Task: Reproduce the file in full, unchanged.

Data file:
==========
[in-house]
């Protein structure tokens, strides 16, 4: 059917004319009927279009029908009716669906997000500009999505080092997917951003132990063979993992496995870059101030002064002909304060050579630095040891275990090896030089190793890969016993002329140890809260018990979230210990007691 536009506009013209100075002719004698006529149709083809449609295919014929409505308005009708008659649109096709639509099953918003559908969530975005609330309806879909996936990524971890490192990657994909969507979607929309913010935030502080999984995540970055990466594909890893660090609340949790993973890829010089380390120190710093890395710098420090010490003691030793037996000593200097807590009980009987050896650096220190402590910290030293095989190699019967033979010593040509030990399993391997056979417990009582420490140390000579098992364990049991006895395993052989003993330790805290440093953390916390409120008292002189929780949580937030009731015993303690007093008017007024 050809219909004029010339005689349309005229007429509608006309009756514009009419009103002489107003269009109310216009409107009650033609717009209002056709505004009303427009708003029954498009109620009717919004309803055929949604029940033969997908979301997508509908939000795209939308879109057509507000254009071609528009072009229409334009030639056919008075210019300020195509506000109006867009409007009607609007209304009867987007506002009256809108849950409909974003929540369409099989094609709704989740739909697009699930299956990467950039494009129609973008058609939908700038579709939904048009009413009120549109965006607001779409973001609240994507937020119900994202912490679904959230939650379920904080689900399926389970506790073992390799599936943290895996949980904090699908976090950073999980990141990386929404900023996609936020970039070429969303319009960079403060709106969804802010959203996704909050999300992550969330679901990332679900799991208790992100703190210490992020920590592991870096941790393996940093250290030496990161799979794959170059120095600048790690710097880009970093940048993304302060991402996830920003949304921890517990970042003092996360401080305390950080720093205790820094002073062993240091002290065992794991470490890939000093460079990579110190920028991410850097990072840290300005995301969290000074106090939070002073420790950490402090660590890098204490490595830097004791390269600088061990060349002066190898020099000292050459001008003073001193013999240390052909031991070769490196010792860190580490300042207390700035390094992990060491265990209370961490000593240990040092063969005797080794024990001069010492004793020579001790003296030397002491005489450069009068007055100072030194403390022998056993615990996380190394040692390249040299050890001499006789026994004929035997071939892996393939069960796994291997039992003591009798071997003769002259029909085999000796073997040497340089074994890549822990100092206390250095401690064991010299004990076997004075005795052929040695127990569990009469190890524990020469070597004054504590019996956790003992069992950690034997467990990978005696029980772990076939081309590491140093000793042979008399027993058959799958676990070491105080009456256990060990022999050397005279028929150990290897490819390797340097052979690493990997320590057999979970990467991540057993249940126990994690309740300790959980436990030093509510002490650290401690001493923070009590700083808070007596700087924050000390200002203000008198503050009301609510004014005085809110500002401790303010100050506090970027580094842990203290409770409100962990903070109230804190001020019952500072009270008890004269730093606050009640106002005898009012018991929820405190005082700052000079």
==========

[in-house]
């Protein structure tokens, strides 16, 4: 059917004319009927279009029908009716669906997000500009999505080092997917951003132990063979993992496995870059101030002064002909304060050579630095040891275990090896030089190793890969016993002329140890809260018990979230210990007691 536009506009013209100075002719004698006529149709083809449609295919014929409505308005009708008659649109096709639509099953918003559908969530975005609330309806879909996936990524971890490192990657994909969507979607929309913010935030502080999984995540970055990466594909890893660090609340949790993973890829010089380390120190710093890395710098420090010490003691030793037996000593200097807590009980009987050896650096220190402590910290030293095989190699019967033979010593040509030990399993391997056979417990009582420490140390000579098992364990049991006895395993052989003993330790805290440093953390916390409120008292002189929780949580937030009731015993303690007093008017007024 050809219909004029010339005689349309005229007429509608006309009756514009009419009103002489107003269009109310216009409107009650033609717009209002056709505004009303427009708003029954498009109620009717919004309803055929949604029940033969997908979301997508509908939000795209939308879109057509507000254009071609528009072009229409334009030639056919008075210019300020195509506000109006867009409007009607609007209304009867987007506002009256809108849950409909974003929540369409099989094609709704989740739909697009699930299956990467950039494009129609973008058609939908700038579709939904048009009413009120549109965006607001779409973001609240994507937020119900994202912490679904959230939650379920904080689900399926389970506790073992390799599936943290895996949980904090699908976090950073999980990141990386929404900023996609936020970039070429969303319009960079403060709106969804802010959203996704909050999300992550969330679901990332679900799991208790992100703190210490992020920590592991870096941790393996940093250290030496990161799979794959170059120095600048790690710097880009970093940048993304302060991402996830920003949304921890517990970042003092996360401080305390950080720093205790820094002073062993240091002290065992794991470490890939000093460079990579110190920028991410850097990072840290300005995301969290000074106090939070002073420790950490402090660590890098204490490595830097004791390269600088061990060349002066190898020099000292050459001008003073001193013999240390052909031991070769490196010792860190580490300042207390700035390094992990060491265990209370961490000593240990040092063969005797080794024990001069010492004793020579001790003296030397002491005489450069009068007055100072030194403390022998056993615990996380190394040692390249040299050890001499006789026994004929035997071939892996393939069960796994291997039992003591009798071997003769002259029909085999000796073997040497340089074994890549822990100092206390250095401690064991010299004990076997004075005795052929040695127990569990009469190890524990020469070597004054504590019996956790003992069992950690034997467990990978005696029980772990076939081309590491140093000793042979008399027993058959799958676990070491105080009456256990060990022999050397005279028929150990290897490819390797340097052979690493990997320590057999979970990467991540057993249940126990994690309740300790959980436990030093509510002490650290401690001493923070009590700083808070007596700087924050000390200002203000008198503050009301609510004014005085809110500002401790303010100050506090970027580094842990203290409770409100962990903070109230804190001020019952500072009270008890004269730093606050009640106002005898009012018991929820405190005082700052000079």